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Cross-border bargains?

After eyeing my daughter’s Mac with envy for the past year, I decided to buy one of Mr. Job’s fun machines.

After eyeing my daughter’s Mac with envy for the past year, I decided to buy one of Mr. Job’s fun machines. But once I crunched the numbers it cost me $82 less to buy it here than in the U.S.

Still, countless Canadians stampeded south this past weekend as U.S. retailers hacked at prices like gladiators determined to be the last man standing. Bargains do abound for canny shoppers but you have to know your prices, do some research and be disciplined.

For example, on Black Friday last week, Best Buy in the States was offering a door buster price of $999 US on a Samsung 46” LCD HDTV. Nice. In Canada the best price I could find was $1,399 US — $1,581 Cdn after taxes.

Let’s assume you were tempted by the siren call of deep discounts in the States and bought that TV. The landed-in-Canada price ends up at $1,342 Cdn including GST, exchange, gas, tolls and lunch. (There’s no duty on this TV but you’d pay three per cent to five per cent if it had been a plasma model.) That’s a savings of $239, give or take. Not bad. But the price assumes you got the door crasher special which was limited to lucky ticket holders.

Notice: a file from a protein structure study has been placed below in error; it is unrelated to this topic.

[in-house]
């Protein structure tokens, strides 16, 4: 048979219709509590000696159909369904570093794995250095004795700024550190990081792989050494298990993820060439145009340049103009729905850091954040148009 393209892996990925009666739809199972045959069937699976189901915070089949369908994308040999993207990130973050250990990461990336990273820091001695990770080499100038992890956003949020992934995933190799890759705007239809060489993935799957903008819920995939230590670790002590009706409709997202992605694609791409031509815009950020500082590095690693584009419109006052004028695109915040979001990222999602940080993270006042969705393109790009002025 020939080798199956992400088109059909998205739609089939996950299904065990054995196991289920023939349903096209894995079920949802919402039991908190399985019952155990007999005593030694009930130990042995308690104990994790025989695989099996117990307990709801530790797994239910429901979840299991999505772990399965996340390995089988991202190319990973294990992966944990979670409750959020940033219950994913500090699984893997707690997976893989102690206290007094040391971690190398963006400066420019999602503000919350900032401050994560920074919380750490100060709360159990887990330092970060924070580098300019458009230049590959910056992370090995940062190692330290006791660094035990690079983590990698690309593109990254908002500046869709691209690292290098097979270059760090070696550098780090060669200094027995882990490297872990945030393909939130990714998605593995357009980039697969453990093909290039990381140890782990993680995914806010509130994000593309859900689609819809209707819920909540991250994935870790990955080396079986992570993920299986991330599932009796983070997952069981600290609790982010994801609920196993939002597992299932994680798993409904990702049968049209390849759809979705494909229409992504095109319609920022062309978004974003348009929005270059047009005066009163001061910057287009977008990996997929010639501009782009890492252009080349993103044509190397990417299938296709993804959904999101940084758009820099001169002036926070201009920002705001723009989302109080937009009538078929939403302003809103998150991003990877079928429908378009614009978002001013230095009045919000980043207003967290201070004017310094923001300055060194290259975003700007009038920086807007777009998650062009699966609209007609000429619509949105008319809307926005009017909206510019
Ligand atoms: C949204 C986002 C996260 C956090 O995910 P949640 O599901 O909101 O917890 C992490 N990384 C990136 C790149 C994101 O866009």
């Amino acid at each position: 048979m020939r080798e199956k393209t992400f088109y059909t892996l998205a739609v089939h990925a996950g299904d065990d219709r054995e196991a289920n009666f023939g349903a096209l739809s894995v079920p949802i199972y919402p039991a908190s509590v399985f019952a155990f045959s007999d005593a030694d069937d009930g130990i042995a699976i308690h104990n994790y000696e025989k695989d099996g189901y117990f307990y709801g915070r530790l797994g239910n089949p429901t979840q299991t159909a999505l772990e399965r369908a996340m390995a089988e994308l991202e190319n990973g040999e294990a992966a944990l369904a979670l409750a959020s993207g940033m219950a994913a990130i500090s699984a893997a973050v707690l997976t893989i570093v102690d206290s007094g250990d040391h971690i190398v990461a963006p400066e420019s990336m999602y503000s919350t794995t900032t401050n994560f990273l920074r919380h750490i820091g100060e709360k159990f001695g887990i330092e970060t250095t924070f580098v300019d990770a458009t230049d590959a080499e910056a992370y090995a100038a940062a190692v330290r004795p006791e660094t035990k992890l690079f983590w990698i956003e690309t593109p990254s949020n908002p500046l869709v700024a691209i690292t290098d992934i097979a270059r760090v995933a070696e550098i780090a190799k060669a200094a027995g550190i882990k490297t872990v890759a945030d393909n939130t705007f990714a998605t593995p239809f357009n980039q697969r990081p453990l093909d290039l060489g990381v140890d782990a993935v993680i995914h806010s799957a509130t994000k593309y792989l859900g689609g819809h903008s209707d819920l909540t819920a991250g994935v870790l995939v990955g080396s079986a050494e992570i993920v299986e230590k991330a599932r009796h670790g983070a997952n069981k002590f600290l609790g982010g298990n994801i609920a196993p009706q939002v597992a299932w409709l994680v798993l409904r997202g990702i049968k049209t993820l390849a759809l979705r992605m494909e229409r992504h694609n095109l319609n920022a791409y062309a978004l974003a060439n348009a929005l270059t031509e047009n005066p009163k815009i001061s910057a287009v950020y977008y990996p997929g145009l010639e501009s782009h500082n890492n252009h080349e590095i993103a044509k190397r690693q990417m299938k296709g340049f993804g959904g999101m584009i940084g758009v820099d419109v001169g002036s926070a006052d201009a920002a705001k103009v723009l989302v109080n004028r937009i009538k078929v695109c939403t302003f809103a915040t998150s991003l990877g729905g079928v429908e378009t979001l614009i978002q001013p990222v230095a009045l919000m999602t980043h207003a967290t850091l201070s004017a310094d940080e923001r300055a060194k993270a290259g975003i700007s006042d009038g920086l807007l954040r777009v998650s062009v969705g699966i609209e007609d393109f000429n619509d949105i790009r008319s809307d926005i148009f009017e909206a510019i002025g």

Many cross-border shoppers fall victim to impulse. “I drove all this way so I can’t go back home with just a pair of socks!” Impulse is deadly if you don’t know your tariffs. Clothing made outside the US is subject to as much as 20 per cent duty. Ouch! Downhill ski boots can come home duty free but cross country ski boots could set you back 18 per cent depending on where they were made.

Check with customs at 1-800-461-9999 for tariff rates and don’t forget that you pay GST on all goods after duty has been applied and it is based on the value of the item in Canadian dollars.

– Alison Griffiths is a financial journalist, author and host of Maxed Out on the W Network. Write to her at alison@alisongriffiths.ca.

 
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